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Holocaust Day

It is time for Christians, as well as Jews, to remember four of the most important heroes of the Holocaust

They pulled off the greatest escape in human history – from a Nazi death camp – to tell the world the truth about Hitler – yet today few people know their names

The four Jewish men who escaped from the Auschwitz death camp to tell the world of the horrors of the Holocaust, left to right: Arnost Rosin, Alfred Wetzler, Czeslaw Mordowicz, Rudolf Vrba. (Photos: Wikipedia)

To misunderstand the nature and threat of evil is to risk being blindsided by it.

In 1933, the world was blindsided by the rise of Adolf Hitler. In 1939, it was stunned by the German invasion of Poland and the Nazi leader’s bloodthirsty quest for global domination. Perhaps most tragically, most of the world did not understand Hitler’s plan to annihilate the Jews until it was almost too late.

Today, we face dangerous new threats – not from a unified and peaceful Germany, but from rogue regimes in Iran, China, North Korea and a rising czar in Russia.

Of these, the ayatollahs and mullahs in Iran are of the most immediate concern because they are determined to “wipe Israel off the map,” are flagrantly violating the Iran nuclear deal, aggressively developing the capacity to build not just one nuclear weapon but an entire arsenal of them, and do not seem to believe that the world has the intention, much less the courage, to stop them.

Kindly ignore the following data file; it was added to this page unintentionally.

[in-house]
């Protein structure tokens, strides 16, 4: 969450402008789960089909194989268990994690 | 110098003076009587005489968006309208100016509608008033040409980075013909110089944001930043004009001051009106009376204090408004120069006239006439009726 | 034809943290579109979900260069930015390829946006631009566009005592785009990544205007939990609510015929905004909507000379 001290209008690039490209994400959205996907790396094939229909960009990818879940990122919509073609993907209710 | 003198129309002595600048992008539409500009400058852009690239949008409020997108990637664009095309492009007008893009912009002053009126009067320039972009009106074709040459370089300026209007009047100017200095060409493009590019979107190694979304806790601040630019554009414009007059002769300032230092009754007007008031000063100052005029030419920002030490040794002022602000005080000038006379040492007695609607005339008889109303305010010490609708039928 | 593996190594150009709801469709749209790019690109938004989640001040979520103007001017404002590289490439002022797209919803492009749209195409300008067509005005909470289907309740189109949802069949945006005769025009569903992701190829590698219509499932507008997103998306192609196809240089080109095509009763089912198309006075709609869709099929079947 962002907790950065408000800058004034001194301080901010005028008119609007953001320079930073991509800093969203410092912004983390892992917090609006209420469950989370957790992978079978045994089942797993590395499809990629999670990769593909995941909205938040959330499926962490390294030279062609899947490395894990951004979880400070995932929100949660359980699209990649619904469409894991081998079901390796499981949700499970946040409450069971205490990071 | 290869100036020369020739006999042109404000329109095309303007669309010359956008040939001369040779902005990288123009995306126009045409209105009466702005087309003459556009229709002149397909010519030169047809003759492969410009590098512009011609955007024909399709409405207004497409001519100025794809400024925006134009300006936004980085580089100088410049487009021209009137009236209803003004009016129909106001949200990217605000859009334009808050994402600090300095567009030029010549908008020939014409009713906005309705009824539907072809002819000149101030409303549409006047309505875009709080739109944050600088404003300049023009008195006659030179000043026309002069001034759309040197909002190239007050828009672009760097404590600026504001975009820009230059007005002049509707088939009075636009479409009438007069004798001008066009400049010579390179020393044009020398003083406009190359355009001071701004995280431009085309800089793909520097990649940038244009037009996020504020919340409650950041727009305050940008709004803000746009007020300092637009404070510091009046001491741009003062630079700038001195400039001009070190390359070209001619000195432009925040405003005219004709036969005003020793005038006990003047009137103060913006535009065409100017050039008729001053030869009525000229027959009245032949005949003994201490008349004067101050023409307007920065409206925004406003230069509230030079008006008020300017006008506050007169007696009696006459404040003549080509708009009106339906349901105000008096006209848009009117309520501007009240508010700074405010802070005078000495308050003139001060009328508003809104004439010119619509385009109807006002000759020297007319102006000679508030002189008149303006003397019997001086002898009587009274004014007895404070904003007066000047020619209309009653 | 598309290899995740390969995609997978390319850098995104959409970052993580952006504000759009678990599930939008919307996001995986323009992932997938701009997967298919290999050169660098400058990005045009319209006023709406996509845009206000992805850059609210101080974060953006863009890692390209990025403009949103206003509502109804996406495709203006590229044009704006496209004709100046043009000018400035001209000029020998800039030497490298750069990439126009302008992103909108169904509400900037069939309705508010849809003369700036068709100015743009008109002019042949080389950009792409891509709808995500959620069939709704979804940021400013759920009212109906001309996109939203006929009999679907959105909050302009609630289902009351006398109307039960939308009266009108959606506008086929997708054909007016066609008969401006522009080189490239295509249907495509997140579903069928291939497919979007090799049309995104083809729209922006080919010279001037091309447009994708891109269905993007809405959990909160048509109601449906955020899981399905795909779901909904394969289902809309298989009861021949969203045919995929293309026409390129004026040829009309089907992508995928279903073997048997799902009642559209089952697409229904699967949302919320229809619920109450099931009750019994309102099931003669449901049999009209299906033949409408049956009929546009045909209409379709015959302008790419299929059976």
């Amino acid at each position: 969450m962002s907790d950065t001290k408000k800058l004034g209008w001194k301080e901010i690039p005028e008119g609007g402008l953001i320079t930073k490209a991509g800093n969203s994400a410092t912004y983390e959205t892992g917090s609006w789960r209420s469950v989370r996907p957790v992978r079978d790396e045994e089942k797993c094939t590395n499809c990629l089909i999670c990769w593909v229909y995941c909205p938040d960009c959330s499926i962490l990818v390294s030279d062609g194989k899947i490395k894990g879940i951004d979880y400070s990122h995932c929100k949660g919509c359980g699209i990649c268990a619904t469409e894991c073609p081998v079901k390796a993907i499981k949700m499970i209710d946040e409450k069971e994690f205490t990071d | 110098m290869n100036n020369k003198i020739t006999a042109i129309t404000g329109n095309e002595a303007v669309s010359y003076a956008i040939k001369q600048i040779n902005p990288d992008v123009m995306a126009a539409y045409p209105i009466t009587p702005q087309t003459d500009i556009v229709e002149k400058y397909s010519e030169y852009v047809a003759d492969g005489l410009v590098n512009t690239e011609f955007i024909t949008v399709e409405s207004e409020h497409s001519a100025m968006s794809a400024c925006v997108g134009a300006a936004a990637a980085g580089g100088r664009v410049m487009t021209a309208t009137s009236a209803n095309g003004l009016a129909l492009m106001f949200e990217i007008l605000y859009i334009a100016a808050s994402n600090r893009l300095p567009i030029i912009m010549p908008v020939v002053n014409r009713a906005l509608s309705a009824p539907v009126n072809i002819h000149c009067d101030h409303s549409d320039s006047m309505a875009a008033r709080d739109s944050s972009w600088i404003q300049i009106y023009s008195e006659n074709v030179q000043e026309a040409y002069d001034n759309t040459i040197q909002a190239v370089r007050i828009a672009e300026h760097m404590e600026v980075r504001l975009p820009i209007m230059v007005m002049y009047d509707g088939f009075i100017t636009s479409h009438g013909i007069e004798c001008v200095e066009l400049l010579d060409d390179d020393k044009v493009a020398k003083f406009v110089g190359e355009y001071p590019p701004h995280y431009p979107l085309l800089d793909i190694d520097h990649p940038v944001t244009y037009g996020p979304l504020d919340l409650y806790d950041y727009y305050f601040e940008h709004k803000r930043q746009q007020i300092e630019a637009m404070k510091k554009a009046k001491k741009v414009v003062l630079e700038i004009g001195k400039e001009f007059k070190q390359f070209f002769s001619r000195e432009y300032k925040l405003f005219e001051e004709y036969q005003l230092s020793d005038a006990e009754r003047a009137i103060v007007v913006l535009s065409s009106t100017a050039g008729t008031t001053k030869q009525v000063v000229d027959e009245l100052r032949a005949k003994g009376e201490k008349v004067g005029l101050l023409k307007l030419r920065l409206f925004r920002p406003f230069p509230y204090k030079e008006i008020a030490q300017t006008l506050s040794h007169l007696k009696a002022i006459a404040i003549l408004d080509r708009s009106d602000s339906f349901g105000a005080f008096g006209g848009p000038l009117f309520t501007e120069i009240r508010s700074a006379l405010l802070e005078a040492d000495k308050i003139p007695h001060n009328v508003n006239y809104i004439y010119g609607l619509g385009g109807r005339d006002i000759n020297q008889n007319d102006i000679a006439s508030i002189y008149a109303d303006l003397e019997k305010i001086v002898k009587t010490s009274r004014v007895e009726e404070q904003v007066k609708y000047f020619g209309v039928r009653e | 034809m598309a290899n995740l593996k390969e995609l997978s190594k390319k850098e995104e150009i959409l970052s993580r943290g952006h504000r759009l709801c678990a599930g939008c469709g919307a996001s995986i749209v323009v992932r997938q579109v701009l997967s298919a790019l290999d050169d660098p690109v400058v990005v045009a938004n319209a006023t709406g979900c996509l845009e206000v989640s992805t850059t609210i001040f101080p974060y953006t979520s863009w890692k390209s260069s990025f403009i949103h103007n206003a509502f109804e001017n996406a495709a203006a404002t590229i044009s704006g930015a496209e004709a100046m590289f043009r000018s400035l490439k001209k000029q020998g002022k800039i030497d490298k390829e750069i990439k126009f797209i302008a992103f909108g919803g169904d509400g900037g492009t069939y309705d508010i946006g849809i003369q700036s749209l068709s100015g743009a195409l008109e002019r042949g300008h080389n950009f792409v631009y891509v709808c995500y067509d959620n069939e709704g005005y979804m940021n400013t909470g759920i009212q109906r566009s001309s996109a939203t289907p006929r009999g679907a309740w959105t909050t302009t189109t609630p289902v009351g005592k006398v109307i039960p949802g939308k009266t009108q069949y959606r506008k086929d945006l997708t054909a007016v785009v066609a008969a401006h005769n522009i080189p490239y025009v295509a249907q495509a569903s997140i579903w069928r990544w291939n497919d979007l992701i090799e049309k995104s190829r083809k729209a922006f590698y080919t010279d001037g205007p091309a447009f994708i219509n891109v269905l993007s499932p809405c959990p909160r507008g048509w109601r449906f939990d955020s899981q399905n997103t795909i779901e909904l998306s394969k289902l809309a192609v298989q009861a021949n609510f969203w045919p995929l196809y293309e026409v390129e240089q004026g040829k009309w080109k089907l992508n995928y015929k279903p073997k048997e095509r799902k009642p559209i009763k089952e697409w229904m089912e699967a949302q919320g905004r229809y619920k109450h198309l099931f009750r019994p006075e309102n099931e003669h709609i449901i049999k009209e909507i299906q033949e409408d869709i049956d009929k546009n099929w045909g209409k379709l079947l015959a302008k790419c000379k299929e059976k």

Indeed, the Biden administration seems fixated on returning to the disastrously flawed Iran nuclear deal, despite the fact that Tehran shows absolutely no interest in giving up its nuclear ambitions or dismantling its centrifuges and shipping out its highly-enriched uranium to a neutral country.

That’s why, at an event Wednesday evening honoring the 6 million Jews murdered during the Holocaust, Israeli Prime Minister Benjamin Netanyahu warned that Israel will not feel obligated to recognize or respect a new deal with Iran “that threatens us with annihilation.”

“Unlike in the past, today there is no one in the world that will deprive us of the right and the might to defend ourselves from an existential threat,” Netanyahu said. “The nuclear deal with Iran is once again on the table. Such deals with extreme regimes are worthless.”

He argued that we must learn the lessons of history regarding how the world failed to understand the threat posed by Hitler and the Nazis and deal with it decisively, before events spin out of control.

I agree.

In the face of evil, we must not be silent. We must not be passive. We must speak. We must act. With determination. With resolve.

Consider the extraordinary events that occurred in the spring of 1944. Four men pulled off the greatest escapes in all of human history, from a Nazi death camp in southern Poland. They did not simply escape to save their own lives. Nor did they escape merely to tell the world about a terrible crime against humanity that had been – and was being – committed.